In a case like this, it may sometimes be possible for W to argue that H was the bank’s agent. This would provide a basis upon which H’s undue influence or misrepresentation could be attributed to the bank. An agency analysis of this situation, however, would usually be highly artificial (at p. 194).

Rather, the doctrine of notice provides the key: did the lender have actual or constructive notice of the misrepresentation or undue influence (at pp. 194 – 5)? The question is whether the lender is aware of facts or circumstances that put him on enquiry as to the possibility that the surety might have a right to rescind on the grounds of undue influence or misrepresentation. If the lender is put on enquiry and does not take reasonable steps to satisfy himself that W’s agreement to stand surety has been properly obtained then it will have constructive notice of W’s rights (at p. 196).

When is a lender on enquiry (so that it needs to take further steps)?

‘[A] creditor is put on enquiry when a wife offers to stand surety for her husband’s debts by the combination of two factors: (a) the transaction is on its face not to the financial advantage of the wife; and (b) there is a substantial risk in transactions of that kind that, in procuring the wife to act as surety, the husband has committed a legal or equitable wrong that entitles the wife to set aside the transaction.’ (at p. 196).

When the lender is on enquiry it must ‘take steps to bring home to the wife the risk she is running by standing as surety and to advise her to take independent advice.’ (at p. 196).

The steps that a lender is expected to take are set out in this passage:

‘in my judgment a creditor will have satisfied these requirements if it insists that the wife attend a private meeting (in the absence of the husband) with a representative of the creditor at which she is told of the extent of her liability as surety, warned of the risk she is running and urged to take independent legal advice.’ (at . 196)

In exceptional circumstances, where the lender knows of circumstances that make the exercise of undue influence probable rather than merely possible, the lender will need to ensure that the wife is separately advised (at p. 197).

This procedure seeks a fair balance between the wife and the lender, even though it does not guarantee that the wife fully understands the transaction (at p. 197).

As the bank had not taken steps to ensure that Mrs O’Brien had been properly informed of the nature of the transaction, it was fixed with constructive notice of Mr O’Brien’s misrepresentation.

Michael Lower

Undue influence: bank not put on inquiry merely by disadvantageous transaction

September 26, 2013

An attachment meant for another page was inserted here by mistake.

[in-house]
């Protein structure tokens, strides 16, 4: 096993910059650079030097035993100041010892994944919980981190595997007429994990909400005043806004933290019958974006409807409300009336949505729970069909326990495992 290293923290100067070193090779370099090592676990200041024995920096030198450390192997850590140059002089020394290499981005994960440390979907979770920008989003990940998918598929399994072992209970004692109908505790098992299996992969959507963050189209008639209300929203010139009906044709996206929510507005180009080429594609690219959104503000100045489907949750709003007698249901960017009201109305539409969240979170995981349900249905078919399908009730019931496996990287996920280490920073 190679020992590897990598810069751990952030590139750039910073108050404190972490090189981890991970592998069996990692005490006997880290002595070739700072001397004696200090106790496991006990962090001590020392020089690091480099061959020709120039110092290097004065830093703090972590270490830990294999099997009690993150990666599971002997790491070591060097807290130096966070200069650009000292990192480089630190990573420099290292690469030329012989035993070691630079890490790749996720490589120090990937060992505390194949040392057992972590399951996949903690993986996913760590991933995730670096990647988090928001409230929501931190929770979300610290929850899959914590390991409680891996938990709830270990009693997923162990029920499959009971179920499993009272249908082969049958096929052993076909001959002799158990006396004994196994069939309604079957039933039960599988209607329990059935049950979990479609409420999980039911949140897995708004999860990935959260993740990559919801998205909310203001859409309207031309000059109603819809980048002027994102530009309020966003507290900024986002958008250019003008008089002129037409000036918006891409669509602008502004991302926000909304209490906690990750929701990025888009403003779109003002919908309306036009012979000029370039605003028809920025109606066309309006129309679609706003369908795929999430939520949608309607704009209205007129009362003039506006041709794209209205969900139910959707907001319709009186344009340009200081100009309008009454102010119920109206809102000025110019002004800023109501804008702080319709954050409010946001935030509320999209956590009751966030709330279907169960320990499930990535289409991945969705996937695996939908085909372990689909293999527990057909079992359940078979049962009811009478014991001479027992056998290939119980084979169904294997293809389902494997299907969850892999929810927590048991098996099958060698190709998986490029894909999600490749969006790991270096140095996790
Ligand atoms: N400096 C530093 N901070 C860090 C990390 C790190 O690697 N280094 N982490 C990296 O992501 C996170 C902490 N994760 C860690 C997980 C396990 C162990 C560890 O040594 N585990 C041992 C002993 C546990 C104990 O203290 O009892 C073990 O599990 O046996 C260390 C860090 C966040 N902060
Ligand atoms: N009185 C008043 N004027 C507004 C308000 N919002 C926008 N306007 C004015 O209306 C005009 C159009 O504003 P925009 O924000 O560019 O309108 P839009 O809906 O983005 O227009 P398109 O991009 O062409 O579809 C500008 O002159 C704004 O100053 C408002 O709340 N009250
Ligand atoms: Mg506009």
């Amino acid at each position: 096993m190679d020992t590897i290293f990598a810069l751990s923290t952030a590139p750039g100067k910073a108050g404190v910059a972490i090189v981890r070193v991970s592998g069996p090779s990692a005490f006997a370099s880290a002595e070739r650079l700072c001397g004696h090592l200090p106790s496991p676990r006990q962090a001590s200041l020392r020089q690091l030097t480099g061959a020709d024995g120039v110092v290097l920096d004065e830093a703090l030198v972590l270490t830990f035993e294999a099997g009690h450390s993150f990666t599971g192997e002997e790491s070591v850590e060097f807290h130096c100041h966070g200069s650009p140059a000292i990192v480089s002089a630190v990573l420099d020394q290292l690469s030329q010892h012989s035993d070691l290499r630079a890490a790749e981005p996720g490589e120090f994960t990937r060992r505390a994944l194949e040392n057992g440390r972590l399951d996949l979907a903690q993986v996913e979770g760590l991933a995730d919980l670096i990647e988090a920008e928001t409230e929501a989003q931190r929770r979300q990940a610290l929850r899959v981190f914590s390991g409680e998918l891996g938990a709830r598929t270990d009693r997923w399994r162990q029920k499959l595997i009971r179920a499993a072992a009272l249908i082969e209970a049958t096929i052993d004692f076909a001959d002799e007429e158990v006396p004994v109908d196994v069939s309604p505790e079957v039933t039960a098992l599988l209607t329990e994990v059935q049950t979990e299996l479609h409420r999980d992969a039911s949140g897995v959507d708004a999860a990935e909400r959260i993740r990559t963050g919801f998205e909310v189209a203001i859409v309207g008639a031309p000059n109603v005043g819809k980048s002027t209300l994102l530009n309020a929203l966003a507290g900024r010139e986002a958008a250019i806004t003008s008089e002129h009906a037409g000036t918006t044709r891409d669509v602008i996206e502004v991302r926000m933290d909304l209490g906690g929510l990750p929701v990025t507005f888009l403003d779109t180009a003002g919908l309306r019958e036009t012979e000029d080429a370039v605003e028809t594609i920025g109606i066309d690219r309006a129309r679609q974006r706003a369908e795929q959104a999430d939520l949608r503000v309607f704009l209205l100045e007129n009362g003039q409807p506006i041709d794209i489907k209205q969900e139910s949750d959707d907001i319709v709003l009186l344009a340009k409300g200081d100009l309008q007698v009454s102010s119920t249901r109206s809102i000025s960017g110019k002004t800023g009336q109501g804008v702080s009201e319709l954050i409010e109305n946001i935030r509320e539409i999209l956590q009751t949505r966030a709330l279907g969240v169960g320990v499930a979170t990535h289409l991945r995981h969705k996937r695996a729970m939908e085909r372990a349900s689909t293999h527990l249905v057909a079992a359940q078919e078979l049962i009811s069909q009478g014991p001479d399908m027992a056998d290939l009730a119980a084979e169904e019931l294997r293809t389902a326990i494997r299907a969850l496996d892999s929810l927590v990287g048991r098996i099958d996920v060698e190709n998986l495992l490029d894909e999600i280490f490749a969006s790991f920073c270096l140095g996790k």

In Bank of China (Hong Kong) Ltd v Leung Ngai Hang ([2006] HKCU 78, CA) Miss C and Miss L had been friends and business partners. They bought an investment property together. They borrowed money to fund the purchase into their names as joint tenants, the loan being secured by a legal charge. They subsequently remortgaged with the Bank of China replacing the fixed term loan with more general banking facilities. By this time, Miss C no longer had any business relationship with Miss L. One element of the loan package was the provision of open-ended banking facilities to Miss L’s business.

The loans were not repaid. The bank sold the property but there was an outstanding balance. Miss C relied on undue influence and misrepresentation as her defence.

This failed since there was nothing to implicate the bank in any wrongdoing (assuming there had been some impropriety). Was there anything to put the bank on inquiry ([14])? A disadvantageous transaction on its own was not sufficient to achieve this. There was nothing about the relationship between Miss C and Miss L to suggest that there was a risk that consent had been procured by some improper means ([17]).

In any event, it was not clear that the present transaction was manifestly to Miss C’s disadvantage. The money had been used to redeem an earlier charge. There were benefits in replacing a fixed term loan with general banking faclities ([18]).

Michael Lower

Undue influence: whether the lender is on notice has to be considered from its perspective

September 19, 2013

In Li Sau Ying v Bank of China (Hong Kong) Ltd ((2004) 7 HKCFAR 579, CFA)  a businesswoman (L) supplied goods on credit to X. X ran up an indebtedness to her of HK$1m. When pressed to pay, X suggested that L should, instead, act as surety for a loan to his business. She agreed and also gave a mortgage over her apartment as collateral. There were several re-mortgages culminating in the re-mortgage in favour of a lender later acquired by the Bank of China. When the principal borrower defaulted and the Bank exercised its rights under the surety agreement with L, she sought to have the agreement and documents set aside on the basis that they had been entered into as a result of X’s undue influence and that the bank was implicated in this.

Lord Scott echoed the view that the class 2B category is not a useful forensic tool: